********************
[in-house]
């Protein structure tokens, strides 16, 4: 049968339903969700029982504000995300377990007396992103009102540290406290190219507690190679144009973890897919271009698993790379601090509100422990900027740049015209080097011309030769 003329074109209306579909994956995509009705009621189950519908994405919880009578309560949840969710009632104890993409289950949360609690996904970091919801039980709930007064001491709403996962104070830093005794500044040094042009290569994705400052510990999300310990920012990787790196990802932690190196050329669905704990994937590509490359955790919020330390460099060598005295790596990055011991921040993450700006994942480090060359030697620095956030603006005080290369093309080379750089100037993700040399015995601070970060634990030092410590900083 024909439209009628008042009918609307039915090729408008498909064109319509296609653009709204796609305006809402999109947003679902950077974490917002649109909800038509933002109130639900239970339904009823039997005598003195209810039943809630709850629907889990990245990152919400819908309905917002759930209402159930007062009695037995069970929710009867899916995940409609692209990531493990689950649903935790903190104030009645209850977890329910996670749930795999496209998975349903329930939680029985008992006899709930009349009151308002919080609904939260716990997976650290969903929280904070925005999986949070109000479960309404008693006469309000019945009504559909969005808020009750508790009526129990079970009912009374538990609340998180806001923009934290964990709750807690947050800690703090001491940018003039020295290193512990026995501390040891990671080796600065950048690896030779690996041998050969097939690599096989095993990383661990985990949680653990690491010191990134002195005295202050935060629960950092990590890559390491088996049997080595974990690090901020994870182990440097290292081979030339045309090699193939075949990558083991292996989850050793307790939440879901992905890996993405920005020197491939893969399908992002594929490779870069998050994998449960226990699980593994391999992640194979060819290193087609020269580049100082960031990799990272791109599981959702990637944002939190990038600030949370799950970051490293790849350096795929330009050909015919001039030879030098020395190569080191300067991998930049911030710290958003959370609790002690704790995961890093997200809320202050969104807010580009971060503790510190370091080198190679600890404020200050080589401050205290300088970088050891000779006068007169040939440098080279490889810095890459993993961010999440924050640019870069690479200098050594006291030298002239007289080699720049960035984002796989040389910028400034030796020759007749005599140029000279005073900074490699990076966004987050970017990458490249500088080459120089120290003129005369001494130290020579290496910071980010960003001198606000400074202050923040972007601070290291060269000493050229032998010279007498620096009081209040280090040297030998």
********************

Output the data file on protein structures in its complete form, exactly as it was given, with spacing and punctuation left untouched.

[in-house]
């Protein structure tokens, strides 16, 4: 049968339903969700029982504000995300377990007396992103009102540290406290190219507690190679144009973890897919271009698993790379601090509100422990900027740049015209080097011309030769 003329074109209306579909994956995509009705009621189950519908994405919880009578309560949840969710009632104890993409289950949360609690996904970091919801039980709930007064001491709403996962104070830093005794500044040094042009290569994705400052510990999300310990920012990787790196990802932690190196050329669905704990994937590509490359955790919020330390460099060598005295790596990055011991921040993450700006994942480090060359030697620095956030603006005080290369093309080379750089100037993700040399015995601070970060634990030092410590900083 024909439209009628008042009918609307039915090729408008498909064109319509296609653009709204796609305006809402999109947003679902950077974490917002649109909800038509933002109130639900239970339904009823039997005598003195209810039943809630709850629907889990990245990152919400819908309905917002759930209402159930007062009695037995069970929710009867899916995940409609692209990531493990689950649903935790903190104030009645209850977890329910996670749930795999496209998975349903329930939680029985008992006899709930009349009151308002919080609904939260716990997976650290969903929280904070925005999986949070109000479960309404008693006469309000019945009504559909969005808020009750508790009526129990079970009912009374538990609340998180806001923009934290964990709750807690947050800690703090001491940018003039020295290193512990026995501390040891990671080796600065950048690896030779690996041998050969097939690599096989095993990383661990985990949680653990690491010191990134002195005295202050935060629960950092990590890559390491088996049997080595974990690090901020994870182990440097290292081979030339045309090699193939075949990558083991292996989850050793307790939440879901992905890996993405920005020197491939893969399908992002594929490779870069998050994998449960226990699980593994391999992640194979060819290193087609020269580049100082960031990799990272791109599981959702990637944002939190990038600030949370799950970051490293790849350096795929330009050909015919001039030879030098020395190569080191300067991998930049911030710290958003959370609790002690704790995961890093997200809320202050969104807010580009971060503790510190370091080198190679600890404020200050080589401050205290300088970088050891000779006068007169040939440098080279490889810095890459993993961010999440924050640019870069690479200098050594006291030298002239007289080699720049960035984002796989040389910028400034030796020759007749005599140029000279005073900074490699990076966004987050970017990458490249500088080459120089120290003129005369001494130290020579290496910071980010960003001198606000400074202050923040972007601070290291060269000493050229032998010279007498620096009081209040280090040297030998």